• 1 Nov 2013 12:46 AM | Anonymous member (Administrator)

    Affiliation and years of experience in energy and/or environment:

    I have more than 15 years experience in energy. Currently, as Energy Integration Manager for the Navy, my job is to integrate the various Navy and Marine Corps "shore" energy programs like renewable energy, energy efficiency, metering, training, and R&D.

    Any particular achievement/interest in energy/environment you would like to mention?

    I'm very proud of the work projects I have completed, whether power plants investments or strategic plans. The project I'm most excited about right now though is making our home "net zero". I planned and carried out the energy upgrades needed to make our house net zero energy and carbon neutral. Upgrades included "small changes" like better insulation and new basement windows, and "large changes" like a geothermal heat system, solar hot water, and a 9.8 kw solar plant on our roof! As of October 2013, we had produced as much energy from our solar panels as we used over the previous 12 months. We think that we are the first house in DC to have accomplished this feat!

    In your opinion, what are important issues facing the energy industry nowadays?

    One of the biggest challenges in my opinion is how to meet rising energy needs in the developing world while decreasing global carbon emissions. A lack of a generally accepted carbon market and price makes the policy and investment decisions much more challenging to all players.

    How long have you been a member of NCAC? Any particular NCAC memory you would like to share with us?

    I joined NCAC about eight or nine years ago. I remember feeling very intimidated by all these experts. But their humility and dedication and the overall warmth of the NCAC gradually made me feel less nervous. The two field trips I went on to Pennsylvania are some of my favorite NCAC memories. Tasting oil from the first well to learn how "sweet" Pennsylvania crude is or walking in a coal mine brought all those dry excel spreadsheet analyses to life. For people just joining the energy field, it is a chance to learn from some of the greatest players in our country's energy policies and industries. For those more seasoned energy professionals, it is a chance to give back and to be exposed to the fresh thinking of people who haven't spent as many years contemplating the same issues - the collaboration might just spark a new way of considering an old problem.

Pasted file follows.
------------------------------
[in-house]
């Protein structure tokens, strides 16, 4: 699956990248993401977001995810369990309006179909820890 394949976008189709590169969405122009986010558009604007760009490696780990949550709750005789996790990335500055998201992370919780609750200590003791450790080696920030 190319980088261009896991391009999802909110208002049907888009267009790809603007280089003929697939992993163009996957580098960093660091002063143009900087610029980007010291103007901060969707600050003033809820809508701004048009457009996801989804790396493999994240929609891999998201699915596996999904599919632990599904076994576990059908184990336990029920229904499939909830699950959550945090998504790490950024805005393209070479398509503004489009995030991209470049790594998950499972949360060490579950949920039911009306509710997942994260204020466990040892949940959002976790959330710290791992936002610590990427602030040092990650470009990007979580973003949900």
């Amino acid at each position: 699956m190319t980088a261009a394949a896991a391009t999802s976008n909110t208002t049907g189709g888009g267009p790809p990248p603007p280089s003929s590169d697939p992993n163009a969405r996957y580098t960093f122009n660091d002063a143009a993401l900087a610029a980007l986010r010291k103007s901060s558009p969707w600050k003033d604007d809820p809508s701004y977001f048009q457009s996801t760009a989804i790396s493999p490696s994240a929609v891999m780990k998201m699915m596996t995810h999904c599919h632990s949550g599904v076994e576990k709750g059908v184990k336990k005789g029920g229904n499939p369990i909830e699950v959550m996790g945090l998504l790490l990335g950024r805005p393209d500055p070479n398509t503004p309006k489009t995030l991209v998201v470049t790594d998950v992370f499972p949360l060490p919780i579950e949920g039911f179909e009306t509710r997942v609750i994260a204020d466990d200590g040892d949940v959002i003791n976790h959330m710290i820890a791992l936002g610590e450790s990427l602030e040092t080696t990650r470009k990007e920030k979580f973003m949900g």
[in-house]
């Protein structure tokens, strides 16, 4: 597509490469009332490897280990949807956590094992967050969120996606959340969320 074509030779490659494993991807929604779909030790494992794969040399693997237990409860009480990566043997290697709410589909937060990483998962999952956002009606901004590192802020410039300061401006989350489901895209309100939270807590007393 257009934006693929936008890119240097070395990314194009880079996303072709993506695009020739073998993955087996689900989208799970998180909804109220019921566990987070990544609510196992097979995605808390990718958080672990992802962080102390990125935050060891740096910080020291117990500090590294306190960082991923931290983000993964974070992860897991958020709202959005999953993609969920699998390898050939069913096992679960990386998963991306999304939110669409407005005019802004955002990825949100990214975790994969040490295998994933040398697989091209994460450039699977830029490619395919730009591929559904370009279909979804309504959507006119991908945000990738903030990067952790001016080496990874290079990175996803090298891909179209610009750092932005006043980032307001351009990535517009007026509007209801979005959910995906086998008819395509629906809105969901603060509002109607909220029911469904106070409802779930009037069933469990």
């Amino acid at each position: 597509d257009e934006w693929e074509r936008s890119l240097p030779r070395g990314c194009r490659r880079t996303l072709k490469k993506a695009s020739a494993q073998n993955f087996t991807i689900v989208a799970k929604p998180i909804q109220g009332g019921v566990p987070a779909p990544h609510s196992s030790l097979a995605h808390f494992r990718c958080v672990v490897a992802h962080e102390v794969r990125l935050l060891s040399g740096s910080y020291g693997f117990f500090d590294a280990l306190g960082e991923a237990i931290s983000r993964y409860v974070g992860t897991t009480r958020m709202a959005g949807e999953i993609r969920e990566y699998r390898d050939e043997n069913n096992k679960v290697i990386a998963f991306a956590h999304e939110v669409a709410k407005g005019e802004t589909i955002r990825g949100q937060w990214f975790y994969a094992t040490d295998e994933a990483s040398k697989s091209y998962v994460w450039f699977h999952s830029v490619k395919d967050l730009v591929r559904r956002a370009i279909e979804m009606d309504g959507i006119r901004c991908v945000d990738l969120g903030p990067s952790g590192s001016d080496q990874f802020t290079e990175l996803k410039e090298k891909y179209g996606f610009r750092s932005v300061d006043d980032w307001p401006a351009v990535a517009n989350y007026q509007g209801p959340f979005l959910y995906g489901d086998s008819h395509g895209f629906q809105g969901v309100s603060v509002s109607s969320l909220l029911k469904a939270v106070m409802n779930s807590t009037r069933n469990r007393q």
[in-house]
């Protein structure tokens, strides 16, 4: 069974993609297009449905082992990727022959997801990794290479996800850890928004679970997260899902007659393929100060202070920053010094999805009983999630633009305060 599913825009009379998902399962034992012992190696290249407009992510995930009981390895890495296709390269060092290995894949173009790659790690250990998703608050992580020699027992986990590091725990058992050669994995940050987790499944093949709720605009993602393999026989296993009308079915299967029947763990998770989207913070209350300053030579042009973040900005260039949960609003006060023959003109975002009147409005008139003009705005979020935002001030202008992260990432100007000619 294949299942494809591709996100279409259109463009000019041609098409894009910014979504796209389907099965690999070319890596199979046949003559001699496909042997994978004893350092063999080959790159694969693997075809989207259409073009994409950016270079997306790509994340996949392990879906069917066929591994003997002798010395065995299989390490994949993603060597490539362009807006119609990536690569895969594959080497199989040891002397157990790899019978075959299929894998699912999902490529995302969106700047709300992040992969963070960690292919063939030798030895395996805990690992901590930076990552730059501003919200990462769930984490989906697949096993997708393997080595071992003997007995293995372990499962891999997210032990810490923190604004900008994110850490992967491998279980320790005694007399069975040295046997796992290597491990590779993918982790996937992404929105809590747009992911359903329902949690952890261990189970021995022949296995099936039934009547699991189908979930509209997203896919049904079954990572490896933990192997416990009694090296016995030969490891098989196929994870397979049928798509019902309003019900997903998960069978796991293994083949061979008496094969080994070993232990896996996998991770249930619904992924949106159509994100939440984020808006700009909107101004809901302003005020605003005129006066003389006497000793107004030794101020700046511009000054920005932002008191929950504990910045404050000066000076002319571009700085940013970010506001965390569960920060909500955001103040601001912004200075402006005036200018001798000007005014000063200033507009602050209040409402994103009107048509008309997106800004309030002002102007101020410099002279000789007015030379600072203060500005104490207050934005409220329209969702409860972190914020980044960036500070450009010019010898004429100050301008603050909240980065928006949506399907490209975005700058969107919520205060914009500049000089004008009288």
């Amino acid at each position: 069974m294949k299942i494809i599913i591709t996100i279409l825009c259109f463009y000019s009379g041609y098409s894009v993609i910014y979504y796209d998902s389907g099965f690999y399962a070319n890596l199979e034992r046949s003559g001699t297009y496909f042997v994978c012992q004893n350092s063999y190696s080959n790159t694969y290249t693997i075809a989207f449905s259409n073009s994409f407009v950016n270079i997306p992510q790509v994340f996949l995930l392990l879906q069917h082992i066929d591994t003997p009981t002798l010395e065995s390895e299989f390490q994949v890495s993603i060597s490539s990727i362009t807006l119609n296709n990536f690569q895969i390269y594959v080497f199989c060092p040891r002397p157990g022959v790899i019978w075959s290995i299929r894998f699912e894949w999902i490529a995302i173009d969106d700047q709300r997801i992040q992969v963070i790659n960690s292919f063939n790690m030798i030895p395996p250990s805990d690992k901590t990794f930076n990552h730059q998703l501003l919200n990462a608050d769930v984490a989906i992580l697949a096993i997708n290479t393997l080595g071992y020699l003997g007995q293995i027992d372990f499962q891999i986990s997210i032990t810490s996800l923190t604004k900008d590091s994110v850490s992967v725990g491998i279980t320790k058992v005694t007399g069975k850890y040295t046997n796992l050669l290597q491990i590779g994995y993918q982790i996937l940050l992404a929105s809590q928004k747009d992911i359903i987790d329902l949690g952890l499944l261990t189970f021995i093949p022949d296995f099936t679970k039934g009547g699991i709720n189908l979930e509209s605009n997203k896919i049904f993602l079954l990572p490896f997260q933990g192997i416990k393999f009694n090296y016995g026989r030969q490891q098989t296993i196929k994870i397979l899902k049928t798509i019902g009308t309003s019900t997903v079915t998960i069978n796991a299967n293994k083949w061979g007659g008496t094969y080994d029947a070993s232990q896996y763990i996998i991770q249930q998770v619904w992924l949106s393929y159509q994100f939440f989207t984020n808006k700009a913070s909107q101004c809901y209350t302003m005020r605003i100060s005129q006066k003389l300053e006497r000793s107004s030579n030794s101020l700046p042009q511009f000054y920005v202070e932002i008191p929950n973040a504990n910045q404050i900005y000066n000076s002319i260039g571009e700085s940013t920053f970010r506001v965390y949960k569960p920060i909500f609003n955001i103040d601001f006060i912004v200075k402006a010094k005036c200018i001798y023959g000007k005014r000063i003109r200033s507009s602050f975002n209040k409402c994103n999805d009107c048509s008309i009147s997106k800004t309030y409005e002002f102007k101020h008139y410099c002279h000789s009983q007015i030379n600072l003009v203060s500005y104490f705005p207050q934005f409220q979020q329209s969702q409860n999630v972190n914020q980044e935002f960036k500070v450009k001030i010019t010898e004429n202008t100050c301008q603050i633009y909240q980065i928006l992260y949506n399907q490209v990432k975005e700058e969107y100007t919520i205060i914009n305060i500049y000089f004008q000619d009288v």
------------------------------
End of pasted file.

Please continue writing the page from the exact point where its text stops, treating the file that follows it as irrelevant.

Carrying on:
• 1 Oct 2013 12:47 AM | Anonymous member (Administrator)
    I am the Director of Economic Analysis for the Natural Gas Supply Association. We represent the major integrated and independent domestic producers of natural gas. Our members' production accounts for about one-third of the U.S. natural gas supply. I've been in the energy industry for over 20 years.


    Any particular achievement/interest in energy/environment you would like to mention?

    A favorite was the opportunity to lead the Natural Gas Council's econometric study that reevaluated the underlying assumptions of the impact of climate legislation on the natural gas industry and the U.S. economy. It was great to work with energy sector economists and analysts to develop a common understanding of the true impact of the contemplated U.S. climate legislation. Although climate legislation did not come to fruition, I believe the experience taught the natural gas industry and the government a lot about the importance of an accurate assessment of the economic assumptions in a climate analysis and that will be invaluable should the debate arise again.

    In your opinion, what are important issues facing the energy industry nowadays?